At The Great Catsby, I have a range of beds and scratch posts in every room. Litter is provided as well as all food and water bowls. I'm more than happy for people to bring their own items in if they wish, something from home can bring some familiarity to your cat. However, I won't use any plastic bowls from home. Plastic tends to hold smells and is often difficult to fully clean and disinfect. Any scratches can harbour bacteria, and although I thoroughly clean all equipment daily it's safer and more hygenic to use ceramic, porcelain, or metal food bowls.
Some catteries may provide a range of popular foods so they may have the one your cat likes to eat. Others may ask you to provide your own food as they have nowhere to store excess food items. Either way, it’s good to find out just what and how often your cat will be fed.
At The Great Catsby, I like to stick to the same routines at home where possible. So if your cat is fed 4 small meals throughout the day that’s what I’ll do. If they like to have a treat at bedtime, that’s what I’ll give them. I stock many of the popular cat food brands including Felix, Whiskas, Sheba, Gourmet Perle, Purina One, Iams, James Wellbeloved, Go-Cat and Whiskas (dry). I also have Greenwoods in Chicken, Chicken and Cheese, Tuna, Tuna and Shrimp. Greenwoods is a complementary food with a high meat content (70%) similar to Applaws or Encore. I’m also more than happy for cats to bring their own food, especially diet, breed, or vet-prescribed foods which I can’t stock.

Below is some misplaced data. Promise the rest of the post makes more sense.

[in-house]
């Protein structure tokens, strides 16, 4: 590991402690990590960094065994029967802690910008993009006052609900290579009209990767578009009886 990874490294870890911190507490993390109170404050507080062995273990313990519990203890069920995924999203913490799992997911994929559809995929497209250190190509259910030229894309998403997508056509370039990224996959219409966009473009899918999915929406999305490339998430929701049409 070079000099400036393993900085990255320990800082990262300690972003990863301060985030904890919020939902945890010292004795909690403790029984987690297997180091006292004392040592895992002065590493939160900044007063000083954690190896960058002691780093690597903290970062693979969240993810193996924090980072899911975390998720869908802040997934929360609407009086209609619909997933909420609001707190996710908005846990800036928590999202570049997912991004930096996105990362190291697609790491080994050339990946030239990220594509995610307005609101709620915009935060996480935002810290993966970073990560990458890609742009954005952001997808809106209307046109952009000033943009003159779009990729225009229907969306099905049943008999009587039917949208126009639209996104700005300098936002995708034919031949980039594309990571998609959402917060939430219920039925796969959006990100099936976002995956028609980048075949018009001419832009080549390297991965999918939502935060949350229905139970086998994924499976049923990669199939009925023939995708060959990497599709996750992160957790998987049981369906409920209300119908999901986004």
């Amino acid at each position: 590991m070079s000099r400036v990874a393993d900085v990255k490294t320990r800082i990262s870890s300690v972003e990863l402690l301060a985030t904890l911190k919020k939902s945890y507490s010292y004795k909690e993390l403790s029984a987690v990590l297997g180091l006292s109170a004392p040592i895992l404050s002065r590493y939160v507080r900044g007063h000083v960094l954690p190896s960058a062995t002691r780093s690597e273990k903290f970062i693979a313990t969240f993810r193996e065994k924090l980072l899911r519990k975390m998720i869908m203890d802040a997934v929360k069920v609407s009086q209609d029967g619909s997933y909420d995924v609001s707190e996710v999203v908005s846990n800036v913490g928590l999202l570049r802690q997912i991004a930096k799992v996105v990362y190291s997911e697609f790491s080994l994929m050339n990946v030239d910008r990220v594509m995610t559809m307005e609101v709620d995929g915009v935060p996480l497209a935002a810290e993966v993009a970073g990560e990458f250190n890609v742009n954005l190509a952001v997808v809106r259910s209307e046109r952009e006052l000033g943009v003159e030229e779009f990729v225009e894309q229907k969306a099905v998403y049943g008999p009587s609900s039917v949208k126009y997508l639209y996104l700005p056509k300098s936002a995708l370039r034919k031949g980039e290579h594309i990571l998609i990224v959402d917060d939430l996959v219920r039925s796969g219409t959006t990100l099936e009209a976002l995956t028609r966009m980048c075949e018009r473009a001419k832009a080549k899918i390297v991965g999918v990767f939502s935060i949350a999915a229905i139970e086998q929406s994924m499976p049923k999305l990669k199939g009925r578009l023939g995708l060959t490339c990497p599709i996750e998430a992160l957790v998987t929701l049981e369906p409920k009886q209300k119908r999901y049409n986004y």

This is a great question to really find out how much your cat will be cared for whilst you're away. Whatever issue or concern you have about your cat, ask them what they would do. Your cat might be
Not used to being alone/away from home,
Not used to a litter tray or have problems toileting in unwanted places,
Aggressive towards other cats and/or strangers,
A 12-week-old kitten,
A 19-year-old cat
Or anything else you know about your cat